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University of Missouri

Longtime Volunteer and Donor Endows Faculty Position

New endowed chair helps MU compete.

Lowell Miller, BS Ag '57, MS '58, PhD '60, donated $1.1 million to endow a chair in biochemistry.

Lowell Miller, BS Ag ’57, MS ’58, PhD ’60, donated $1.1 million to endow a chair in biochemistry.

An avid supporter of MU, Lowell Miller, BS Ag ’57, MS ’58, PhD ’60, of Loch Lloyd, Mo., has given $1.1 million to create the Lowell D. Miller Endowed Chair in Biochemistry. The gift was announced April 4, 2014.

Dr. Miller’s generosity will allow MU to attract and retain the highest caliber biochemistry teachers and researchers for decades to come,” says Chancellor R. Bowen Loftin. “Endowed faculty chairs are essential to keeping MU competitive among the top research and teaching institutions in the country, and Dr. Miller’s gift will go a long way to elevate the university among our peers.”

Agriculture Dean Tom Payne introduces donor Lowell Miller to about 100 members of MU's Campaign Cabinet April 4, 2014.

Agriculture Dean Tom Payne introduces donor Lowell Miller to about 100 members of MU’s Campaign Cabinet April 4, 2014.

Miller retired as a senior vice president of Marion Laboratories, where he directed research and development, and led scientists and other staff who created drugs for various human therapies.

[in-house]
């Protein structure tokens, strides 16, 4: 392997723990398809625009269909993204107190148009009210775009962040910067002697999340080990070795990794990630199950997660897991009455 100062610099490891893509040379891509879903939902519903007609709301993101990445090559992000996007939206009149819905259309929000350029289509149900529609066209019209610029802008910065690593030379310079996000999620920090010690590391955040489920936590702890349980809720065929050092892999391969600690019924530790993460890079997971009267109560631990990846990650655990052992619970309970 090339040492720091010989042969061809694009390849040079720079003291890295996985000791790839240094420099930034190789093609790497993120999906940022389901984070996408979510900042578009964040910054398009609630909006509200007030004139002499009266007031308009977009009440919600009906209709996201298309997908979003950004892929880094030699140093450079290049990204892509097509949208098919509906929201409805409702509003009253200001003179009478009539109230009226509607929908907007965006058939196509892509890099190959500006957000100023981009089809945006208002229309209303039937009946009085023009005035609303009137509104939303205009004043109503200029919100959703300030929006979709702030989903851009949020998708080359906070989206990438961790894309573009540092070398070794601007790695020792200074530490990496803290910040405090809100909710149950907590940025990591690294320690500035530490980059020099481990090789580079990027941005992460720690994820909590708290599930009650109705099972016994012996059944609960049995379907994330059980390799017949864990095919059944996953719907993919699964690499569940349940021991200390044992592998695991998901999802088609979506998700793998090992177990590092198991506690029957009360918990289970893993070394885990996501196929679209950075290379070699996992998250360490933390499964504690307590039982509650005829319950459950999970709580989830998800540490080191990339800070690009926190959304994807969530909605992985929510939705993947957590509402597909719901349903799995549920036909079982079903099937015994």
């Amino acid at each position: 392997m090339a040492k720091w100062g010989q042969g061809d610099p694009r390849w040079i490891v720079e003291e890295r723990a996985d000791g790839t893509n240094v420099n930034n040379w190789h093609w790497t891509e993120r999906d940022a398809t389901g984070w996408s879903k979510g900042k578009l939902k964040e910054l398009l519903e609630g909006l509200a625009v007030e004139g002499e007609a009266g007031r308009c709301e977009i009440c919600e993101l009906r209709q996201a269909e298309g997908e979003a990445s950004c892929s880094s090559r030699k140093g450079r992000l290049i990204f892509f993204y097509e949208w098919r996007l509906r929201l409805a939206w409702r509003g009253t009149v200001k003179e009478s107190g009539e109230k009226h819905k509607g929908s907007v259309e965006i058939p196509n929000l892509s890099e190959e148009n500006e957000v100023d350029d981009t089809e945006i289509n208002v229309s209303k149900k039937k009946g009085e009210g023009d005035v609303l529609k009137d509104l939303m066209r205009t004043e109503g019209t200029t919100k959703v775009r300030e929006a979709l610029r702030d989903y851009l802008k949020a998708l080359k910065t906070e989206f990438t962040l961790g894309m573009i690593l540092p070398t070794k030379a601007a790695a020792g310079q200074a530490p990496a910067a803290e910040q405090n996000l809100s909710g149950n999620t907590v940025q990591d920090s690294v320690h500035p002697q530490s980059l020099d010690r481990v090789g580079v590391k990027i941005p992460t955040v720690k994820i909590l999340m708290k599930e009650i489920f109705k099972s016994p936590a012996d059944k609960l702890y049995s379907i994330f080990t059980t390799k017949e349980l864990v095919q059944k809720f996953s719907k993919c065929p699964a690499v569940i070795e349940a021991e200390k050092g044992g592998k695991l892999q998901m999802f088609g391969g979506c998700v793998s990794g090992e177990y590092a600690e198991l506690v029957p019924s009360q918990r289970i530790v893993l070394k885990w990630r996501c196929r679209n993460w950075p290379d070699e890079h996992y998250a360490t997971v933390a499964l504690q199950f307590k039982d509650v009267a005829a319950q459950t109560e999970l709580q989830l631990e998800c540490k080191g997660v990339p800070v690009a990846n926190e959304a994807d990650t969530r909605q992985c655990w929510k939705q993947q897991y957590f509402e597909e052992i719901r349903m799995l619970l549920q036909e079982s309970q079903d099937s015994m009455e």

Miller’s previous gifts to MU include support for scholarships, campus landscape and a teaching kitchen. His gifts also bear the name of his late wife, Marian, BS HE ’59, whom he met when they both were students at MU.

As a volunteer, Miller served as co-chair of the MU Life Sciences Center campaign committee as well as the For All We Call Mizzou campaign steering committee, which helped the College of Agriculture, Food and Natural Resources raise $60 million as a part of the university-wide $1 billion campaign. He now serves on MU’s National One Mizzou Campaign Cabinet.

I have two major debts in my life that I will never be able to pay off — one to my late wife, Marian, and another to the University of Missouri,” Miller says. “Both my wife and MU were instrumental to whatever success I may have achieved in life.”